Over the years I’ve received a lot of questions about pseudonyms, mostly related to query letters or at what point in an author’s career a pseudonym should be chosen. One of the things I’m not sure many authors understand is that a pseudonym isn’t always a choice you get to make yourself. Many times when an author makes a book deal or decides to use a pseudonym, there are discussions with her editor on name choices and what they can agree on would be a strong pseudonym and suit the genre and audience you are targeting.
Recently a reader asked the following question: I’m considering writing under a pseudonym, of sorts, because my name is orally very similar to that of a wildly popular author. I’m thinking of just adding an initial somewhere, but I’m wondering what the legal ramifications of that are. I know that with normal pseudonyms, the contracts all have to be signed under normal names, but would it be requisite to legally change a name for just an initial? Is adding an initial even the best route to go? Or does it even matter if my name sounds similar but maybe it really doesn’t sound like it?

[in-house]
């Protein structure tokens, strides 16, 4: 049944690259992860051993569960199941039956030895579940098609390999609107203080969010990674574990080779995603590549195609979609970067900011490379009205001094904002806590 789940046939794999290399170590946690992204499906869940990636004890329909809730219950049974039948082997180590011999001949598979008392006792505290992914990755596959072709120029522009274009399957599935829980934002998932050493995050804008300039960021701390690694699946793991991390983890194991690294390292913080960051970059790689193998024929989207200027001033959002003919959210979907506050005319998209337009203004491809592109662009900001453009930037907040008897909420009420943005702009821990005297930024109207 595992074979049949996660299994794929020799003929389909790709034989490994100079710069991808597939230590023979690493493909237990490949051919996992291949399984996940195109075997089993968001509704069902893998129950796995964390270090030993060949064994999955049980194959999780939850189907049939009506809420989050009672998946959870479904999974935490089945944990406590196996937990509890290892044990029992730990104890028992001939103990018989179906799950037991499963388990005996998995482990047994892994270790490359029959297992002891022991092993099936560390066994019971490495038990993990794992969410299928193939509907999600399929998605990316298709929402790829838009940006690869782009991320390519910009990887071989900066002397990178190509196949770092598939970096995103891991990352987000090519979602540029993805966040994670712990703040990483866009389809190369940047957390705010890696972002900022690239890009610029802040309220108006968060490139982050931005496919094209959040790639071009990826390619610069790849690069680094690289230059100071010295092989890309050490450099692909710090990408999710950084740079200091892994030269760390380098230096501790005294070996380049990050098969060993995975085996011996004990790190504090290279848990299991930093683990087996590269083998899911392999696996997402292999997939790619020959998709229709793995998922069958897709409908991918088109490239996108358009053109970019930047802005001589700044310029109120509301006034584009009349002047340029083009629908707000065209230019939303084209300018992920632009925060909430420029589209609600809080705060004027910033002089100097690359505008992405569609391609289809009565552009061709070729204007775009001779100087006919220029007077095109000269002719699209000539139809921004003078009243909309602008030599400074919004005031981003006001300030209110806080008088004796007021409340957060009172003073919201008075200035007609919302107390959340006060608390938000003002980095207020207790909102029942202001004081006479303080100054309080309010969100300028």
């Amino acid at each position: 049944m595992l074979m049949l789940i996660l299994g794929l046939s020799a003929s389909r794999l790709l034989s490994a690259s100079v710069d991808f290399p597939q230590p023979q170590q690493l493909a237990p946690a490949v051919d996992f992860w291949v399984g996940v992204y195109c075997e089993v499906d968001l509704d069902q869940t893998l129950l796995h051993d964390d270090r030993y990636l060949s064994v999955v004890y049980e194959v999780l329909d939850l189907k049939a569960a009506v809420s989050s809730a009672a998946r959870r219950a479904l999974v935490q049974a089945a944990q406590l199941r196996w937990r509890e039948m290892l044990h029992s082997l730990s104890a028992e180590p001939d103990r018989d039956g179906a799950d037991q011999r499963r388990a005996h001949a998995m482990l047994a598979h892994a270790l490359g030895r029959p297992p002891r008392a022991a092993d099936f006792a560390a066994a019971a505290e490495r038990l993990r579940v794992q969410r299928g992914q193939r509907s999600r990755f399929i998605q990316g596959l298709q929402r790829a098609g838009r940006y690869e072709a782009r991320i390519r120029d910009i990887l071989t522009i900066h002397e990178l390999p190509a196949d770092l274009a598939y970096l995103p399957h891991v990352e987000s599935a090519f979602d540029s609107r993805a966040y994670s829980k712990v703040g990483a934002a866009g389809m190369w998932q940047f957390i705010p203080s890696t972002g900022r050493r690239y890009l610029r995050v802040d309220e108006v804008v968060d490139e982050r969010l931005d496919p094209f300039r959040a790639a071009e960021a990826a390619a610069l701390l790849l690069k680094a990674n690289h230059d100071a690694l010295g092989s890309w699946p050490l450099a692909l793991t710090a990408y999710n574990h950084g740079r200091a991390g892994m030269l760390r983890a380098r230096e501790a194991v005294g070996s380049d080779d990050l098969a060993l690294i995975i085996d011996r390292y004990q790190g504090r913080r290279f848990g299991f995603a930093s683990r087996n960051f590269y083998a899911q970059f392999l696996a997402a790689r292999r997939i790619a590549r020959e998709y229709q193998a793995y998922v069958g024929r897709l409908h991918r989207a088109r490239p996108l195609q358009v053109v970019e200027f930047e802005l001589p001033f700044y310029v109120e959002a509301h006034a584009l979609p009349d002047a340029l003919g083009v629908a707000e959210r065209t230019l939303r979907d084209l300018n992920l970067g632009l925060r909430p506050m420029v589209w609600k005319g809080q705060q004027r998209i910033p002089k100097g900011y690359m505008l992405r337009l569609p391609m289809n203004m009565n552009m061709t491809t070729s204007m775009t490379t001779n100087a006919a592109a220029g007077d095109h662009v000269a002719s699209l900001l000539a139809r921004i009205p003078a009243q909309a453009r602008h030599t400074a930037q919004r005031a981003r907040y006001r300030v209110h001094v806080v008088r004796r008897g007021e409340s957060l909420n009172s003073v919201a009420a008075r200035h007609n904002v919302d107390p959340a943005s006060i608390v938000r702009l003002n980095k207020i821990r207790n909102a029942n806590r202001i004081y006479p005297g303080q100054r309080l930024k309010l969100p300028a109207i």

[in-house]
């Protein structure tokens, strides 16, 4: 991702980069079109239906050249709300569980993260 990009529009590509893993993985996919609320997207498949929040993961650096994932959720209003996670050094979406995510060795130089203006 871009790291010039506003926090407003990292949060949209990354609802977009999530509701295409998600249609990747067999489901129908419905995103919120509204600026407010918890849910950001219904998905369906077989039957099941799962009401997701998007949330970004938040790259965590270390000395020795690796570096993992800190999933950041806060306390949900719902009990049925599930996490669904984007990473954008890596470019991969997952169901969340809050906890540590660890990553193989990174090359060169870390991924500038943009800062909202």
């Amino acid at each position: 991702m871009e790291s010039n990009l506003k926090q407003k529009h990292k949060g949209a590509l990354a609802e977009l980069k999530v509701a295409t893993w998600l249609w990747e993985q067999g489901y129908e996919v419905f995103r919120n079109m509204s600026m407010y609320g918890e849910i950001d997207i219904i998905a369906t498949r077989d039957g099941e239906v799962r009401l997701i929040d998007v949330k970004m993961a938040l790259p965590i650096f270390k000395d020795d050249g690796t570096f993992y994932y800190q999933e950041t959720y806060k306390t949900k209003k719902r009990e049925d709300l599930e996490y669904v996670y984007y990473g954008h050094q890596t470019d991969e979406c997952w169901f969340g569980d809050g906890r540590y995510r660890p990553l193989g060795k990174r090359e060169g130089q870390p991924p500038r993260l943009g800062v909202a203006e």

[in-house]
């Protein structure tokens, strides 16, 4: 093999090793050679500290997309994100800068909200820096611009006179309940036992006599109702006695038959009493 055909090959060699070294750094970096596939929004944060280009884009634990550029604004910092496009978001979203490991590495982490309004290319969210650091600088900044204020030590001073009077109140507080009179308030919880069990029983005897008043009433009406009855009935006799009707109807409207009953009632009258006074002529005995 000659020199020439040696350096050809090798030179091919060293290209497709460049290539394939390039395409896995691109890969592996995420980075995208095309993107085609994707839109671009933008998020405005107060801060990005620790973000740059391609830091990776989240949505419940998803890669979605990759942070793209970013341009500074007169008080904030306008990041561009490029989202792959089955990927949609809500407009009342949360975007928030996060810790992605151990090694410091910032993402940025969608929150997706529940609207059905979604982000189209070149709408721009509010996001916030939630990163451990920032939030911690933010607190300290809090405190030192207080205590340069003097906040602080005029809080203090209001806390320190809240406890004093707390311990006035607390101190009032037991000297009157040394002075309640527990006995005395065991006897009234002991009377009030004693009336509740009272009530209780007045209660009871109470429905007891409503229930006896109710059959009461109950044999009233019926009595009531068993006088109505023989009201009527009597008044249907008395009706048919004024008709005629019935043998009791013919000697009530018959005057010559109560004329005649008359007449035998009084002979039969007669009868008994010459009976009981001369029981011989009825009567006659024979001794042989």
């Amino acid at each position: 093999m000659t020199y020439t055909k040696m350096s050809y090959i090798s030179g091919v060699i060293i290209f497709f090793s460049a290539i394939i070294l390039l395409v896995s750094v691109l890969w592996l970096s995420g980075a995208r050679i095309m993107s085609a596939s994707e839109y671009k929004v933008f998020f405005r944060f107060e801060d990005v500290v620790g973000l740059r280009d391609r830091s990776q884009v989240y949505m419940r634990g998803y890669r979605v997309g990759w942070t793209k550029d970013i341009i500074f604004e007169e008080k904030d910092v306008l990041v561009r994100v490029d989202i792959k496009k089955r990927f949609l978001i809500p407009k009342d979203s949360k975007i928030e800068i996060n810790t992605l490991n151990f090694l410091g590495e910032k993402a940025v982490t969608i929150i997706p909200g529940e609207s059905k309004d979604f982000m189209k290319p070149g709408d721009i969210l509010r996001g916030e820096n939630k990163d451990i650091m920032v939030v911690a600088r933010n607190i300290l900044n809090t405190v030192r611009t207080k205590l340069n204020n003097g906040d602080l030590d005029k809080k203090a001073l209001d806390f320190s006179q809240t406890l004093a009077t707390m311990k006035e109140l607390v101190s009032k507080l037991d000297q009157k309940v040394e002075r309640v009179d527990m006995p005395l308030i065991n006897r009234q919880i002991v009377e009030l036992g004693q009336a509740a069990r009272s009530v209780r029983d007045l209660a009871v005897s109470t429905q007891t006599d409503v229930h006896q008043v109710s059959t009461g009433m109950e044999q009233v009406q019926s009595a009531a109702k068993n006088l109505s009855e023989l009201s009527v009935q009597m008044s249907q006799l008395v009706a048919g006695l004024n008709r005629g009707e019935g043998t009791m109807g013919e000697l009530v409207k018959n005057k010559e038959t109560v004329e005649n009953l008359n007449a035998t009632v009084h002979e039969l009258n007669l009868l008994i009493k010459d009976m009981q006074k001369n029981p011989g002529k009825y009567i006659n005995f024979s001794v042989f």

It’s difficult to answer this question without knowing exactly how similar your name is to another’s and who that other author is. It seems like adding an initial might not be a big enough change, but again, without knowing how similar your name is, what your plans are for that initial, or what you’re writing I really am not sure. All that being said, there is no need to ever legally change your name to a pseudonym whether you are using an entirely new name or just an initial. No matter what you choose your contract will be in your legal name and the pseudonym will be noted as the name you are writing under.
Since you came to me with this question I’m going to assume you’re unagented and unpublished, in which case I think you’re getting ahead of yourself. Worry about writing your book. Finding the name to write under can be something you discuss with your agent and your editor. I know many authors feel they need to choose a pseudonym now so any other writings they do can be under that name, and while that’s not a bad plan, it also doesn’t mean your publisher will want you to use that name when the time comes.
My best advice is to worry more about the writing and less about the name. If you achieve name branding success before finding an agent and a publisher they will likely want you to keep that name. If not, it’s not going to be a big deal to find another.